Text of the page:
Burning and Blood with Ejaculation after Seed Implants

Last Modified: January 29, 2006

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Question

Dear OncoLink "Ask The Experts,"

My husband is 79 years old and had radiation seed implants three years ago for prostate cancer. His PSA's since then have been 0.9 or less. He continues to have blood in his semen and burning with ejaculation. Is this common this long after the implants? He's asked his oncologist and urologist, and they just say it's from radiation damage and offer no advice. Any information you could give us would be appreciated.

Answer

Richard Whittington, MD, Associate Professor of Radiation Oncology at the University of Pennsylvania School of Medicine, responds:

Yes, this can happen after a seed implant for prostate cancer . There is scarring in the prostate and scar tissue will contract as it matures, such that it may squeeze the veins in the prostate, causing the blood to back up into these tiny veins. With exercise like heavy lifting or jogging, the pressure increases and the veins may break. This will cause some men to have a drop or two of bloody fluid on their shorts, or a little blood when they initiate urination. The contraction of the pelvic muscles that occurs during sexual orgasm may also cause these veins to break. IMPORTANT: The breaking of these veins will not and should not cause severe bleeding, so if the bleeding becomes more than just a few drops, you should seek medical attention. This bleeding will not change blood counts. Blood in the prostate is irritating to the prostate, and so men may notice a burning or "itching" type pain in the base of the penis or in the perineum (that is the space between the testicles and the prostate). This is annoying, but again, there is no damage to tissues. An infection in the prostate may also cause these symptoms, and this should be ruled out the first time it happens. An infection may cause the prostate to be tender, and it may be associated with white blood cells in the urine and - occasionally - a positive urine culture. Most importantly, it may cause the PSA to rise a bit, but it is not from tumor and the PSA comes down if and when the infection is controlled. Hope this helps.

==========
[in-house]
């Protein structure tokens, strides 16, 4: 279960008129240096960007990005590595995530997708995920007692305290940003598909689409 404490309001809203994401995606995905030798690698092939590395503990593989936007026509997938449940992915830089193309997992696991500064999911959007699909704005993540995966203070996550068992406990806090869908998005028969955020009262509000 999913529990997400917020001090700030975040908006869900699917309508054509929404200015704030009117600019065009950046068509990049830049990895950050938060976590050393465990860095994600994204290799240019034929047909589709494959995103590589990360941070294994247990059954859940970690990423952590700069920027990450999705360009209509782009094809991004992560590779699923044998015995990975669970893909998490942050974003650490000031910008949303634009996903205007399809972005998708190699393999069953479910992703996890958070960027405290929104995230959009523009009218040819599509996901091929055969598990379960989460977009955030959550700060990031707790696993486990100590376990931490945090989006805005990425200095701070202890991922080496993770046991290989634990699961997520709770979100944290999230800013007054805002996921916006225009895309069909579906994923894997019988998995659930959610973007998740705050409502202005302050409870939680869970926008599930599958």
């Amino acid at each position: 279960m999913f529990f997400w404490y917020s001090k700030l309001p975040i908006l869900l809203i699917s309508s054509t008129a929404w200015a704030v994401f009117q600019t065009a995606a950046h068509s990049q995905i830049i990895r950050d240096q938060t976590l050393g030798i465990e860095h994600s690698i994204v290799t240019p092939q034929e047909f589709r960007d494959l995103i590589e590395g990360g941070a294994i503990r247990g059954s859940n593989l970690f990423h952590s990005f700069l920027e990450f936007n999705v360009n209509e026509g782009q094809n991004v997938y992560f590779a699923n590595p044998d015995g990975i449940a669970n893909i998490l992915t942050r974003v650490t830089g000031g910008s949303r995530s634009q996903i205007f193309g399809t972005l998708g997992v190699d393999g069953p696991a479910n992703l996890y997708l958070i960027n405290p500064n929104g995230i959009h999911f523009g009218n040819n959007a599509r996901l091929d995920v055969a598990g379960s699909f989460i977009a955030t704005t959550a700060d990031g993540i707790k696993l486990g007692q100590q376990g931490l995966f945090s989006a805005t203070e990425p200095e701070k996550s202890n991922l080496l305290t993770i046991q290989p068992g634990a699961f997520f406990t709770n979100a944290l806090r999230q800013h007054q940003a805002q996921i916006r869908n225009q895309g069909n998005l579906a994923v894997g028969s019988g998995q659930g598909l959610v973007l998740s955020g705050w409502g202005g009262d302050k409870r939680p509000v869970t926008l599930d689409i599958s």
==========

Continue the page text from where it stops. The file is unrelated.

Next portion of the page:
News
Post-mastectomy irradiation tied to complications, implant loss in women who undergo IBR

Sep 21, 2010 - In breast cancer patients who undergo immediate breast reconstruction, post-mastectomy irradiation is linked to surgical complications and implant loss, but the risk of noninfectious postoperative complications isn't higher after mastectomy and immediate breast reconstruction in women who receive chemotherapy, according to two studies published in the September issue of the Archives of Surgery.



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